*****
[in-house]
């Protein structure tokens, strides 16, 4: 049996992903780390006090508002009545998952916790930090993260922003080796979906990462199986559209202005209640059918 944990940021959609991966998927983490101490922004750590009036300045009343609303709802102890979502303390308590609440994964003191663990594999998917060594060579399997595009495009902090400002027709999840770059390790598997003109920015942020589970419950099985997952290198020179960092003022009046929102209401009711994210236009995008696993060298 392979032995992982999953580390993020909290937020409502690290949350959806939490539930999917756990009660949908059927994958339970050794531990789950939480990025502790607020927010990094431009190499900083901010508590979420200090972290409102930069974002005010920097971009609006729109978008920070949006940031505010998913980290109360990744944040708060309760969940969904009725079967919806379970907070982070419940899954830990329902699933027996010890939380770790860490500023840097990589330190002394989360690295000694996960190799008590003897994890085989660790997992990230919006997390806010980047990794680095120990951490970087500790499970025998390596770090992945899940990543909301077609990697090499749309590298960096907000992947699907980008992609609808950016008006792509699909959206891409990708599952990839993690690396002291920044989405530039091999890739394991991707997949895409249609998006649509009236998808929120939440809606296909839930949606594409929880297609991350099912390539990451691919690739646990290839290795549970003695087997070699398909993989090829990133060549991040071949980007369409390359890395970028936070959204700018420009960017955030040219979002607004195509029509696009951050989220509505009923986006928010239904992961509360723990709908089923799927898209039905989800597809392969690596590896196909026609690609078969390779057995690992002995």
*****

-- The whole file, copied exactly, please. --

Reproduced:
[in-house]
């Protein structure tokens, strides 16, 4: 049996992903780390006090508002009545998952916790930090993260922003080796979906990462199986559209202005209640059918 944990940021959609991966998927983490101490922004750590009036300045009343609303709802102890979502303390308590609440994964003191663990594999998917060594060579399997595009495009902090400002027709999840770059390790598997003109920015942020589970419950099985997952290198020179960092003022009046929102209401009711994210236009995008696993060298 392979032995992982999953580390993020909290937020409502690290949350959806939490539930999917756990009660949908059927994958339970050794531990789950939480990025502790607020927010990094431009190499900083901010508590979420200090972290409102930069974002005010920097971009609006729109978008920070949006940031505010998913980290109360990744944040708060309760969940969904009725079967919806379970907070982070419940899954830990329902699933027996010890939380770790860490500023840097990589330190002394989360690295000694996960190799008590003897994890085989660790997992990230919006997390806010980047990794680095120990951490970087500790499970025998390596770090992945899940990543909301077609990697090499749309590298960096907000992947699907980008992609609808950016008006792509699909959206891409990708599952990839993690690396002291920044989405530039091999890739394991991707997949895409249609998006649509009236998808929120939440809606296909839930949606594409929880297609991350099912390539990451691919690739646990290839290795549970003695087997070699398909993989090829990133060549991040071949980007369409390359890395970028936070959204700018420009960017955030040219979002607004195509029509696009951050989220509505009923986006928010239904992961509360723990709908089923799927898209039905989800597809392969690596590896196909026609690609078969390779057995690992002995």